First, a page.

A wild first day only promises more of the same
JOHNS CREEK, Ga. -- Whatever you have planned for late Sunday afternoon, cancel. Tell 'em your dog needs her nails polished. Tell 'em your grandma died again. Stand tall and proud and sincerely tell whichever lie works best.
Sunday afternoon, late, you must, you hear me, you must buckle yourself into a seat in front of the teevee. There will be golf Sunday afternoon and it will be golf of the trainwreck-a-minute variety. This is a PGA Championship that, in one day, has sent Rory McIlroy to the hospital, melted Ryo Ishikawa's brain, caused Tiger Woods to go looking for the Tiger Woods he used to know, and made Steve Stricker famous.
*Rory McIlroy's wrist injury was only one storyline on a wild Thursday. Photo by Getty Images
Well, as famous as Steve Stricker will ever be. For one thing, he's 44 years old and you've never heard much of him. For another, once you dig beneath Stricker's wonderful Wisconsin wholesomeness, there's a really cheesy layer of more wholesomeness. Still, having an 18th-hole putt for the best round in major championship history is a start toward notice outside his house. He missed that one, but made enough others for a first-round 63 and a two-shot lead at Atlanta Athletic Club. Seven under par he is, and that's good, but if you think it means much right now, think again. There are serious, radical, extreme numbers to be made on the AAC's Highlands Course, 7,467 yards, nine ponds, dozens of to-be-lost-in fairway bunkers, and large, rolling greens that by Sunday will have knees knocking like castanets. Listen to Shaun Micheel, a PGA champion himself, a 66 shooter the first day, talking about the layout: "It's probably one of the most penal golf courses I've played....not only do you have a long golf course but you have penal rough, the bunkers are difficult, and then you have 12 or 13 water hazards that come into play."
*__[Related: Recapping the craziest PGA finishes](http://www.golfdigest.com/golf-tours-news/pga-championship/2011-08/photos-crazy-finishes#slide=1)__*
Imagine. Sunday. A major yours to win.
Imagine, coming to the 15th, a par-3 at 260 yards, water at the right.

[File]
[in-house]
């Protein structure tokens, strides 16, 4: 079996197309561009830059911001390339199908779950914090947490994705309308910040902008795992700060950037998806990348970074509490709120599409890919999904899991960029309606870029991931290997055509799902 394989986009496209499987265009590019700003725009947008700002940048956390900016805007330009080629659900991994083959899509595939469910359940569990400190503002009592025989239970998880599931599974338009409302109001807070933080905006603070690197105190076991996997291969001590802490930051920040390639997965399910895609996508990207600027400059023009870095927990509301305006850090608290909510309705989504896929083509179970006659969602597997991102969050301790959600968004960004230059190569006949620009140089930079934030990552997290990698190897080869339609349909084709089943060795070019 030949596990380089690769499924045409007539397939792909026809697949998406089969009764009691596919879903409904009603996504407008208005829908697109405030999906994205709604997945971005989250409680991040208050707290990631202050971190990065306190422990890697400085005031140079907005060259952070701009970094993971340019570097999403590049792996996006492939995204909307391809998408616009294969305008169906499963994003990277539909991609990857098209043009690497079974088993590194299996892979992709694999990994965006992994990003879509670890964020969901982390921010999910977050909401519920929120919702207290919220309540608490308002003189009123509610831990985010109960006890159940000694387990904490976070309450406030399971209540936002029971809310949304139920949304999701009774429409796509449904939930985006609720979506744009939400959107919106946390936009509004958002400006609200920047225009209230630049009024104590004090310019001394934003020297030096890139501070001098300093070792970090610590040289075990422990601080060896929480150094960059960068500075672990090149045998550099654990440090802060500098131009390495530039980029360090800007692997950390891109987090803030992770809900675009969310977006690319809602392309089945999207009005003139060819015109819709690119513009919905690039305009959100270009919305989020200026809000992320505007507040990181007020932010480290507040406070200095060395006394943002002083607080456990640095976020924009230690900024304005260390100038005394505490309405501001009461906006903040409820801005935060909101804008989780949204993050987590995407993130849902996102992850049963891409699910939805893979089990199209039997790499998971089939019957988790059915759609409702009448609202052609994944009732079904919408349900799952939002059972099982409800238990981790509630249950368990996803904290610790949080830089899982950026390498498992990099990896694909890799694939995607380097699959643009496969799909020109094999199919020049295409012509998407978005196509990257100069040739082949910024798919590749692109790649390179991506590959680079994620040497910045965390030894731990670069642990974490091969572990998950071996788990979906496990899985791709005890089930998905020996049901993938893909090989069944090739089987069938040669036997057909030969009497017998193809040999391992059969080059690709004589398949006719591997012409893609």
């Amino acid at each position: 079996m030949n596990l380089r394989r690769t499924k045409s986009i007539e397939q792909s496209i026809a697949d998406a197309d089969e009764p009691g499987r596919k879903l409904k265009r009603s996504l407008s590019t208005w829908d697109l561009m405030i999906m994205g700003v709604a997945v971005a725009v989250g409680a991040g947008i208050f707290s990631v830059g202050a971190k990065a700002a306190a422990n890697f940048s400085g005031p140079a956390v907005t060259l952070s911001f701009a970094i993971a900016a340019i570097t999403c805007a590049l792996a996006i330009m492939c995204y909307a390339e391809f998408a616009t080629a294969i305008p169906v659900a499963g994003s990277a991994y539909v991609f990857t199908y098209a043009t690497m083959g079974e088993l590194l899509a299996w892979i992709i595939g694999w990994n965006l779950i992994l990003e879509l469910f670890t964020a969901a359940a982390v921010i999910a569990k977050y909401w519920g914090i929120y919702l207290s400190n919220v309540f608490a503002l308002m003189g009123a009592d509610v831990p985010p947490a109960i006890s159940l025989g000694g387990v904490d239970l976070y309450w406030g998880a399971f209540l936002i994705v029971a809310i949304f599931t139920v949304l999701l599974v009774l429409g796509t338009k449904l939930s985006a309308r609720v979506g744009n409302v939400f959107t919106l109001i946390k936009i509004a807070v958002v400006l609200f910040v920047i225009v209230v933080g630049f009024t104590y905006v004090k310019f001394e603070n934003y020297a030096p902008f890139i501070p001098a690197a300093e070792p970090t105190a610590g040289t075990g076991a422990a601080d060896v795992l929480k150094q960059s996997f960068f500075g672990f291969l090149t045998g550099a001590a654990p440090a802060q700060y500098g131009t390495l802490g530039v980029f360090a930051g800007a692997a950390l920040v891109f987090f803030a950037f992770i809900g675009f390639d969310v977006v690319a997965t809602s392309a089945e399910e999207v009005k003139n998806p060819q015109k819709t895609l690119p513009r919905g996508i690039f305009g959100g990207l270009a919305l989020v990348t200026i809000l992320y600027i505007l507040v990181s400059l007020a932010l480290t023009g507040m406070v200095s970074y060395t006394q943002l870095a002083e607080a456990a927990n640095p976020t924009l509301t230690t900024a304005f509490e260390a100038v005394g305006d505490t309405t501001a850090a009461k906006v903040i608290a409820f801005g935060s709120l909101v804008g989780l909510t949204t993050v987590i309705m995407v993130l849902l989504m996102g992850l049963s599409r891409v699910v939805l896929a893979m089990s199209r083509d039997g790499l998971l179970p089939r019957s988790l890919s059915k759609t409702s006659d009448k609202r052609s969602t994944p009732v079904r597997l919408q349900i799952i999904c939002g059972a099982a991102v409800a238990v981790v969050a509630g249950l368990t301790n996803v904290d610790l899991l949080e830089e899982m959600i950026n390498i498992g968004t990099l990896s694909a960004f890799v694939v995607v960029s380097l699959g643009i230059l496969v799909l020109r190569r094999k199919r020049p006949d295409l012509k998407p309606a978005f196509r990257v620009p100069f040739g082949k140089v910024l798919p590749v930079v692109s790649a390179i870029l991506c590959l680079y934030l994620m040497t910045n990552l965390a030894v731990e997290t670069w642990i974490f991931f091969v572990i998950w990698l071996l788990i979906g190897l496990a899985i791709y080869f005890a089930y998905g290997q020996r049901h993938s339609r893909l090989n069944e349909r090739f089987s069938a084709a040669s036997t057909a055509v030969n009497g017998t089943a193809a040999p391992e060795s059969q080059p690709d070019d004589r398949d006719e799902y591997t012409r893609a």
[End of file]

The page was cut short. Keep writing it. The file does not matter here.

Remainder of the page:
Imagine, coming to the 16th. Straight up the mountain.
Imagine, the 17th over water.
The 18th, a fairway about three balls wide, a second shot of 200 yards to a flagstick IN THE FRICKIN' POND. Yes, in the pond. Must be. Maybe it's three inches over that stone wall, over that pond. Wherever it is, you want to go out front of the AAC and hand your stick to that statue of Bobby Jones and say, "Here, Mr. Jones, you hit it."
A week ago, the 19-year-old Ryo Ishikawa shot four rounds in the 60s to run with the big dogs in the World Golf Championship tournament won by Steve Williams with an assist from Adam Scott. Thursday, Ishikawa shot 85 here.
"Every bad shot," he said, "water." Tiger Woods was three under par for his first five holes -- he started on the 10th -- but then played 15 through 18 as if he never wanted to play them again.
Two doubles and a bogey in that stretch helped him to a 77 that all but assures he'll miss the cut and so play those four only once more this week. The good start had this Woods thinking he could be the Woods he once was. He would switch from mechanics to the magic of yore. He thought, "I can just go out there and play and let it go and just play by feel and see the shot, hit the shot, feel it," he said. Wrong.
McIlroy, on his third hole, jerked a drive left, the ball coming to rest next to a tree root. He went after it with a 7-iron that was the last thing that 7-iron ever did. It snapped. It carved up the root. It leaped out of McIlroy's hands because, suddenly, the young U.S. Open champion had knives slicing up the innards of his right arm. "Probably a nerve caught between two bones," was McIlroy's diagnosis before hustling off to a hospital for an MRI. In pain throughout, he basically played one-handed, allowing the right to come off the club at impact. Yet he posted a 70, even par, and, if told he can't hurt the arm more, he said he'll play Friday.
"It's throbbing now," he said, this after reviewing the calendar: "It's the last major of the year, six, seven months to the Masters." And when you're 22, that's forever from now.
Imagine coming to the last four holes Sunday, the tournament to win.
"Better have a big cushion," Rickie Fowler said, trying to smile. He opened with 74.
Imagine playing 18, 507 yards, par-4, needing a par.
One man made an 8 there Thursday. Six made 7s. Twenty made double bogeys. Only nine made birdies.
Only one man in the 156-player field played those final four holes two-under par.
Do it again Sunday, he will be, yes he will be, famous.
-- *Dave Kindred